I'm Whitney. Welcome to my little slice of the Internet, where I talk about life in Seattle and our travels beyond it. I have a handsome husbro I may have met outside of a bar, two crazy felines, and a fresh little human born last spring. Do you like reality TV, sampling all the products, and pickled veggies? Me, too! 

I'm so glad  you're here. 

Book Club: Promise Me, Dad

Book Club: Promise Me, Dad

The main reason I picked up Promise Me, Dad was that I knew it was about Joe Biden's experience seeing his son through his battle with brain cancer, which is the same cancer that attacked my dad, my family. 

I'd always found Joe to be a steady, respectable and respectful man, regardless of anyone's opinions about his politics (saying this to my super-Republican family, hiiiii). I knew his book would be plain-spoken and heartfelt. What's so sad to me is that I keep seeing brain cancer pop up everywhere. It seems to be the cancer of the moment. Any cancer becoming more prevalent is awful—one as aggressive and deadly as this one is particularly disconcerting. Maybe it's just my current life lens, but it seems like it's been hitting some highly-visible people the last several years (Beau Biden, John McCain, Ted Kennedy). Maybe I'm seeing it more because I know it. Maybe it really is more prevalent. Maybe we're just more aware. I'm glad Joe's book is helping the world understand it better. 

One of the things I always reference when I talk about my dad's cancer is this exact moment Joe mentions in Promise Me, Dad:

The new scans looked bad, but the way I heard it, the doctors could not be sure if they were seeing new tumor growth or more necrosis, which is evidence of the destruction of the cancer cells.

As part of our care plan, patients got scans about every eight weeks. A few months before he was put on hospice, my dad had an MRI just like Beau's. Necrosis is essentially scar tissue and the way the black and white MRIs work, you can't tell the difference between that and new growth. It just shows up as big white spots on the scans, which is scary. Brain cancer is amazingly aggressive. Even if a surgeon removes the entire tumor, it leaves behind little microscopic tentacles. Imagine those sea anemones with little fingers shooting off of them. The ones you see at the aquarium and in middle school science videos when you teacher feels like taking the day off from the white board and flips on an educational video. Those little left behind fingers grow and multiply. For most people, it's not a matter of if. So, a black and white scan that shows "something" is showing the difference between a little more life and a potentially more-imminent death. 

When our team saw my dad's scan like Beau's, they said to wait until the next MRI to see if the masses had gotten bigger. Knowing how aggressive this cancer was, we thought that was an absolutely INSANE suggestion. Our hospital had the technology available—3D MRI machines—but was unwilling to use it to tell us for sure what we were seeing. 

So we went to UCLA. We got my dad a 3D MRI there that showed his white spots on the original scan were actually necrosis and not new growth. That was a huge relief to us, and we breathed a little easier for a few weeks, proudly sporting our UCLA t-shirts. My dad didn't want to go, though. He said he "didn't want to chase windmills." I think he was scared. I think he was overwhelmed. I think he trusted our team. I can't be completely sure. He protected me from a lot of his real feelings about it all. That was his job, after all. Dads protect their daughters. It was a job he deeply cared to do well.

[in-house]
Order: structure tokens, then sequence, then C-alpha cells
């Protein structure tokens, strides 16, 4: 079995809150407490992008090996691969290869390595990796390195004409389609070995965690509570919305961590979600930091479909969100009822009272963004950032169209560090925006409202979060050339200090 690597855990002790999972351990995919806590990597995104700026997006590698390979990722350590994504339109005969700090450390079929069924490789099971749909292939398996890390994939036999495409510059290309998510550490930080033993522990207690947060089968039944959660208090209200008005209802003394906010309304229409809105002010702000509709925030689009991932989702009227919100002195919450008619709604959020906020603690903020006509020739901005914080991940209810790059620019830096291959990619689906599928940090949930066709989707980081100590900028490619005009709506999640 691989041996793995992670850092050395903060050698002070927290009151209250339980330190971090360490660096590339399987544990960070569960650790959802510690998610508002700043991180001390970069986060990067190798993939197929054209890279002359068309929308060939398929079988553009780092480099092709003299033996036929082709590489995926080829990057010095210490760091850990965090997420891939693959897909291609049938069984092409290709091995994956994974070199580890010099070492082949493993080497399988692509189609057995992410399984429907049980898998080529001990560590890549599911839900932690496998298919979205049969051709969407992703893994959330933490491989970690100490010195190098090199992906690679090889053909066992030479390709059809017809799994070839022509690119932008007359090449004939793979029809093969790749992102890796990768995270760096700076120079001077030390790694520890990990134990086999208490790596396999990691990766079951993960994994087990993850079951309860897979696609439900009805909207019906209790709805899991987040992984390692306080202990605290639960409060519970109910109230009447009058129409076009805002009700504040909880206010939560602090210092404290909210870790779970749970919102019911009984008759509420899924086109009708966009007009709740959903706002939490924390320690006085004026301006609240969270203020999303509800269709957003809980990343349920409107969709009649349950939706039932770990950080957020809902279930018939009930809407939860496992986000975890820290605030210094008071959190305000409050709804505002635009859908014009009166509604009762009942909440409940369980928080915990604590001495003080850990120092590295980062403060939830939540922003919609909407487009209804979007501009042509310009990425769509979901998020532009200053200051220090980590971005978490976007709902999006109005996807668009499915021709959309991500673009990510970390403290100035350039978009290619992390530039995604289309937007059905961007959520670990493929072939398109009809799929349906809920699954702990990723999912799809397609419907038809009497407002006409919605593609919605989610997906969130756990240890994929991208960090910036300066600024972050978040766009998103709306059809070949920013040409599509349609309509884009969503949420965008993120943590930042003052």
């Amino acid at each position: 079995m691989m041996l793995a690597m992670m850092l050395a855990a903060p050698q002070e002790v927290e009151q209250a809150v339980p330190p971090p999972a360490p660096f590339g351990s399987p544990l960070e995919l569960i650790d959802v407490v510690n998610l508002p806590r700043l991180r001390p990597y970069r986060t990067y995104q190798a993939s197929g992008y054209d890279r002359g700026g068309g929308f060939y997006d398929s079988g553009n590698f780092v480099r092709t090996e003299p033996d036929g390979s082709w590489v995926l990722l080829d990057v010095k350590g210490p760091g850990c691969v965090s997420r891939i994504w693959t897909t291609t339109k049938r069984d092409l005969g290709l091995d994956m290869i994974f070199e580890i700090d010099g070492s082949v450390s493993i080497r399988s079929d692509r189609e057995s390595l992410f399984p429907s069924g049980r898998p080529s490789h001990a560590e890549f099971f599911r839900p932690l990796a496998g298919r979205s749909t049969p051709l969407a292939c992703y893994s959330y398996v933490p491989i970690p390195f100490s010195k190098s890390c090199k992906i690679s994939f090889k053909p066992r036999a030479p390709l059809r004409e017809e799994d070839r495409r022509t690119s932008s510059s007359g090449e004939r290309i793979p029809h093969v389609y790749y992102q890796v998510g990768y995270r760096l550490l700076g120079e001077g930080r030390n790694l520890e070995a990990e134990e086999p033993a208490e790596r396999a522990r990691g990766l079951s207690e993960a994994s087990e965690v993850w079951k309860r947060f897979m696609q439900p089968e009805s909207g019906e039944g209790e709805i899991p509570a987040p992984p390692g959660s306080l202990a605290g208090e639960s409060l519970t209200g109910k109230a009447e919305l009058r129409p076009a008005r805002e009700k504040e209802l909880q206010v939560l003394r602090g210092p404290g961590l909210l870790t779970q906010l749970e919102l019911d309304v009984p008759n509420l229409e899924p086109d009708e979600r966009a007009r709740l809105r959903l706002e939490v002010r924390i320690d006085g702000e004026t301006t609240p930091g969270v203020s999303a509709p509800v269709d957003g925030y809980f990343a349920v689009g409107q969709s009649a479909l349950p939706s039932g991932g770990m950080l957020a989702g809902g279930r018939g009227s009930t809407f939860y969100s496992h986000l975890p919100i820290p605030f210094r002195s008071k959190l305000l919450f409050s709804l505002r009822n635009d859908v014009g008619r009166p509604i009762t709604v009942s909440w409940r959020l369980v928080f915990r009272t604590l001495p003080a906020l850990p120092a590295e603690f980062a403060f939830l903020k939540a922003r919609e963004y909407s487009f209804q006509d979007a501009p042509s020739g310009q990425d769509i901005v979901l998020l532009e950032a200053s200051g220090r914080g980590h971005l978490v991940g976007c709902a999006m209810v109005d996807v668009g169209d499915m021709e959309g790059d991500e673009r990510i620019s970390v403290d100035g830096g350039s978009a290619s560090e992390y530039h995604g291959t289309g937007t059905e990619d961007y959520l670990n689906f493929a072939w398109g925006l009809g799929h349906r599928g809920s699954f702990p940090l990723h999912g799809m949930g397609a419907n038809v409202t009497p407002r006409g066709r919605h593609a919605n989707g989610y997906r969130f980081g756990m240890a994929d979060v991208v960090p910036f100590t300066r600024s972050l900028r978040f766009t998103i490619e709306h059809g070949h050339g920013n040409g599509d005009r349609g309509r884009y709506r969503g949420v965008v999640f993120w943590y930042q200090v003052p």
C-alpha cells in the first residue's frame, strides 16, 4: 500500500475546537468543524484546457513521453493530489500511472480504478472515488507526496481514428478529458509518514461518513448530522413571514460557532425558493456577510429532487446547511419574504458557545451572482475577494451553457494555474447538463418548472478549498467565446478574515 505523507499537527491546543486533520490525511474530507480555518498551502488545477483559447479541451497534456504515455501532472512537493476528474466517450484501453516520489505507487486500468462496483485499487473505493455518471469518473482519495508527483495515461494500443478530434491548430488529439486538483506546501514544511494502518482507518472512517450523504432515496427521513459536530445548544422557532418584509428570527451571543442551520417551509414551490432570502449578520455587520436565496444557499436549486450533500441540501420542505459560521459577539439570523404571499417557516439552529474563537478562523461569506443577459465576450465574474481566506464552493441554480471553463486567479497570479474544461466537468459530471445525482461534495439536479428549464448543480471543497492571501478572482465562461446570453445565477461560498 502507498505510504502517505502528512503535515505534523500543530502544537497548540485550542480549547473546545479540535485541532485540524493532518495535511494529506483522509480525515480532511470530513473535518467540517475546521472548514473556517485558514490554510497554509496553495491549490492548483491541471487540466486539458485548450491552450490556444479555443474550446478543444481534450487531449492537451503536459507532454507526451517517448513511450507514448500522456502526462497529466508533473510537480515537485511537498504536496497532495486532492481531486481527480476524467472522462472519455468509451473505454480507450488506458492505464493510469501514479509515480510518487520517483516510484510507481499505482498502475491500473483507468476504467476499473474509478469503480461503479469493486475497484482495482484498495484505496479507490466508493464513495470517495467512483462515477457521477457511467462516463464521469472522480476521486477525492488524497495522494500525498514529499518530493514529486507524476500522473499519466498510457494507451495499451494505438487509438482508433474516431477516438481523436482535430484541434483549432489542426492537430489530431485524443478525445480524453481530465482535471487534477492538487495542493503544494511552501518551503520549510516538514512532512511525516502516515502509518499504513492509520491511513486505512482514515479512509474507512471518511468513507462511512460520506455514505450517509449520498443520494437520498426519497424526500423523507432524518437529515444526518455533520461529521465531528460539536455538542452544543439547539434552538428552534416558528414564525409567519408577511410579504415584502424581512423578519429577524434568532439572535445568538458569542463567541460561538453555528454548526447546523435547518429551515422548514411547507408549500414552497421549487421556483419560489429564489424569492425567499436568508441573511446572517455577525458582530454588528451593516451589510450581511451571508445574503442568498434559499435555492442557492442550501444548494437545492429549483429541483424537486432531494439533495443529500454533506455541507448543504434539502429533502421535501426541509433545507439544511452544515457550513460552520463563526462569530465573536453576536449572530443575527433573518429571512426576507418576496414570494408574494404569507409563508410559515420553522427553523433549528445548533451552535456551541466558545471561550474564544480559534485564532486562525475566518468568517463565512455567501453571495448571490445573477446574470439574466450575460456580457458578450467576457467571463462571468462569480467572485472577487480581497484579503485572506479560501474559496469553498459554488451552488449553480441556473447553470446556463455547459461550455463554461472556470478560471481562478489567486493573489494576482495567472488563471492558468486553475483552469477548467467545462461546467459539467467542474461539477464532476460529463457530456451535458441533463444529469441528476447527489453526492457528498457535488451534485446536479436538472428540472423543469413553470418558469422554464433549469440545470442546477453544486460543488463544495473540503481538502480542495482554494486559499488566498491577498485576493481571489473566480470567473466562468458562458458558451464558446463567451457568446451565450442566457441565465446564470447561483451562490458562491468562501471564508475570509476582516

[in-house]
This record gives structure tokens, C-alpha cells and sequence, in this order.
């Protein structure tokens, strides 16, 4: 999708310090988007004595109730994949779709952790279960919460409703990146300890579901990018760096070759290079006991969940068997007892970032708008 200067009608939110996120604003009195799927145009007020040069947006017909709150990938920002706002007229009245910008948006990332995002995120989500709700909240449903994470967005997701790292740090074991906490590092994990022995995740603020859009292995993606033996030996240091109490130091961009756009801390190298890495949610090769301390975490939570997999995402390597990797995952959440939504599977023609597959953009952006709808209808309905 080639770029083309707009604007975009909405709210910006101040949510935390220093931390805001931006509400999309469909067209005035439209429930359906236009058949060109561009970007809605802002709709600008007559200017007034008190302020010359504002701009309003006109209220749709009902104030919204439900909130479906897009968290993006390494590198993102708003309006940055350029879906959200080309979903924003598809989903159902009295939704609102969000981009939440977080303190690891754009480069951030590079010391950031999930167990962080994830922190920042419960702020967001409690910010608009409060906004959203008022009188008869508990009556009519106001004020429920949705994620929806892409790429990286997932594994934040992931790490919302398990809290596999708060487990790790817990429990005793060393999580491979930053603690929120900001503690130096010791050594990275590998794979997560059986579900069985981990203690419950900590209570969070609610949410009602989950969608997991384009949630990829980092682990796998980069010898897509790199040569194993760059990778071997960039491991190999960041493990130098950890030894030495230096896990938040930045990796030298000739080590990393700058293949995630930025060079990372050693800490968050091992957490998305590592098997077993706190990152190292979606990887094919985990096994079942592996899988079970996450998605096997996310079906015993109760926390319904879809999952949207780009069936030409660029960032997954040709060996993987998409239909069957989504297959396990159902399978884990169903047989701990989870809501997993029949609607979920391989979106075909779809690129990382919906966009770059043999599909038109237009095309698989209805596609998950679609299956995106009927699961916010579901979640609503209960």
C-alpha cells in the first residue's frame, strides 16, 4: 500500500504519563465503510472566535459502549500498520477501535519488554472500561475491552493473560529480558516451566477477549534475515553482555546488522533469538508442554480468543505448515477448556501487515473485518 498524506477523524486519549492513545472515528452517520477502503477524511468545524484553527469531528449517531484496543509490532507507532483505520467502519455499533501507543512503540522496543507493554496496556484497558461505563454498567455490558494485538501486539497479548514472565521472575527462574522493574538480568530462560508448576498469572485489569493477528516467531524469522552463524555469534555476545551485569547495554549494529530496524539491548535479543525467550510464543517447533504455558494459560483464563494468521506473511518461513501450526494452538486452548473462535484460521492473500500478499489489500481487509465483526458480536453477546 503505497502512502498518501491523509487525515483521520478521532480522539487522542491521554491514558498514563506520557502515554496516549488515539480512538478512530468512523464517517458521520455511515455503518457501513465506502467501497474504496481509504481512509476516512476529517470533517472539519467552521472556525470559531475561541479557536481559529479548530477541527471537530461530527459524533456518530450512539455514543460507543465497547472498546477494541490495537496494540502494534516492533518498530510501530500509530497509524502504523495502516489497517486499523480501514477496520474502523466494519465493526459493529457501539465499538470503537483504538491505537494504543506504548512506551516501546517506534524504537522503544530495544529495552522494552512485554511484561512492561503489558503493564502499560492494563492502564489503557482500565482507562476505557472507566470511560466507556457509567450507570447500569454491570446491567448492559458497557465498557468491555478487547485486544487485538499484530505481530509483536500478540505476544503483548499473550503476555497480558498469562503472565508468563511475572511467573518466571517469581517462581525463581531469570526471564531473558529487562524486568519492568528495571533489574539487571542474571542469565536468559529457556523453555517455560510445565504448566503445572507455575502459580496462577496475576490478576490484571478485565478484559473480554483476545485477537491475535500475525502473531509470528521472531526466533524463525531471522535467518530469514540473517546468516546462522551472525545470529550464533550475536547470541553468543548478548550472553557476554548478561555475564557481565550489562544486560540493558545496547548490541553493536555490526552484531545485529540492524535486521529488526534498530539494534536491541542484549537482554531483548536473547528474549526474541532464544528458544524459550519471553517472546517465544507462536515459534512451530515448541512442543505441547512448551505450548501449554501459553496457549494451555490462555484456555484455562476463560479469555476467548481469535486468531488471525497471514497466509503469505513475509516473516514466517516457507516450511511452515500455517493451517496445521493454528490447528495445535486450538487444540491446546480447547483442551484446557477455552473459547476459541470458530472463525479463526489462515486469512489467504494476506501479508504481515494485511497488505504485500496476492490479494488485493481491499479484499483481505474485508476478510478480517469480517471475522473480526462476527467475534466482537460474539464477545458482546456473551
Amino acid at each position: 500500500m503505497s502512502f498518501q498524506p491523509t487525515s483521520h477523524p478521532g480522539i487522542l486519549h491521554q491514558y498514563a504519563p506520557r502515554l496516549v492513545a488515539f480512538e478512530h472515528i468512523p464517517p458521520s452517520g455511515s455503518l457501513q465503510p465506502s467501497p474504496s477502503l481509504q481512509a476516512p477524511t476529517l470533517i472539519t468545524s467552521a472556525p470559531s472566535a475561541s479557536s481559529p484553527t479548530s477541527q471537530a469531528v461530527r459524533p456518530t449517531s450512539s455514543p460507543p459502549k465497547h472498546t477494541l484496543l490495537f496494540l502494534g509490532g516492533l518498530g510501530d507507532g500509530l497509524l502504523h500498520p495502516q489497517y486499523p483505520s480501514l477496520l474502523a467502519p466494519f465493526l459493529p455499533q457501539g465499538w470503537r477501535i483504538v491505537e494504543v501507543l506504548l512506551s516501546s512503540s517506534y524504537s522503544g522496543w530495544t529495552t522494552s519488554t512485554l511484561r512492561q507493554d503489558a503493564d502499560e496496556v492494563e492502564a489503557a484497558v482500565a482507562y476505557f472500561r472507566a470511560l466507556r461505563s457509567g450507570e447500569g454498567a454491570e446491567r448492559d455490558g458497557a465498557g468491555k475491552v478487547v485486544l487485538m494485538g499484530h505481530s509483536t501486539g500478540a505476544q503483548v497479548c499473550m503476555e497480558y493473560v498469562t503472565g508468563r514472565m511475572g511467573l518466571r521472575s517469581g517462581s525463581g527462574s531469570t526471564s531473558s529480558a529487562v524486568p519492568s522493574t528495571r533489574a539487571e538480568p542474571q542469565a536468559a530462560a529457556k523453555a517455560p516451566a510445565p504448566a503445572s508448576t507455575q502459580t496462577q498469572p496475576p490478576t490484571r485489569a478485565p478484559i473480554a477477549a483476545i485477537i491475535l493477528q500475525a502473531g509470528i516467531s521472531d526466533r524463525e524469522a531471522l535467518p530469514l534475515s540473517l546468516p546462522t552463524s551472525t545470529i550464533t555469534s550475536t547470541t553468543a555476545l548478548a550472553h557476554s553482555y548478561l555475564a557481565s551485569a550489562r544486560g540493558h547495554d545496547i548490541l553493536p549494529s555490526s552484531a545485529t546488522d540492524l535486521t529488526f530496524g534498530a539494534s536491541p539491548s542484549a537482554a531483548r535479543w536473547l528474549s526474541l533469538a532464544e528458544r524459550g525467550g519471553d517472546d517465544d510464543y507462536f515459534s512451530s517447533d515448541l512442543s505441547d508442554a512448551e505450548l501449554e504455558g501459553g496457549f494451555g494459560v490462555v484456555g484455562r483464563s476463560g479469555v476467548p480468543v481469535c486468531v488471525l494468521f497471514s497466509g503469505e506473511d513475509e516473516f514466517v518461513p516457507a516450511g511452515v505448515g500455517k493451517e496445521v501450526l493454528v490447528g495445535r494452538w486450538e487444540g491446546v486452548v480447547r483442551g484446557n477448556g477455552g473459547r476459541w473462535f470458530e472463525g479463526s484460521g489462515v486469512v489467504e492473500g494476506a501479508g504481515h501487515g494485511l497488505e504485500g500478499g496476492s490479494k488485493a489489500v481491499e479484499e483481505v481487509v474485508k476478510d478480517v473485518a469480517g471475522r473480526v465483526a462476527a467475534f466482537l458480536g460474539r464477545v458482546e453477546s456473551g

My dad was like Beau. He agreed to and with all suggestions from our team. And our team was great—really great. However, in these kinds of life or death medical situations, I don't believe you can ever be too vigilant. Someone has to be the hyper-aggressive health advocate. My mom is and was that person for us. She pushed my dad onto that plane to LA. She got us into a brain cancer conference to learn more, to meet other people like us, and to conveniently run into the doctor we wanted to do another scan. 

I've brought that lesson with me into my life, the lesson of health vigilance, even when it seems minor. When my slightly nutty OBGYN told me I probably had PCOS because of my irregular cycles, I found a specialist who could tell me for sure. When the specialists wanted us to start trying IUI before my body was fully weaned from 15 years of birth control, I consulted homeopaths and a few too many online forums. When my new OB told me my pants were tight and to "avoid the carbs" when I gained 5 pounds in my first trimester of pregnancy, I moved to a team of midwives. Never compromise for mediocre—or uncomfortable—care or a team of physicians who aren't going above and beyond. Go above and beyond for yourself, and if you can't, find someone who will fight for you. This I will preach until the day I die. 

I'm so glad Promise Me, Dad exists. It helped me understand my dad's cancer better. It helped me feel less alone in our journey, and it re-inspired my passion for finding the best medical team for our family in all cases. 

Now you'll have to excuse me while I find a new dentist because the one I've been going to for the past nine years of adulthood has asked, without fail, "So, enjoying a school break?"

Flattered, but no. 

Magic in Mazama

Magic in Mazama

Raising a Reader

Raising a Reader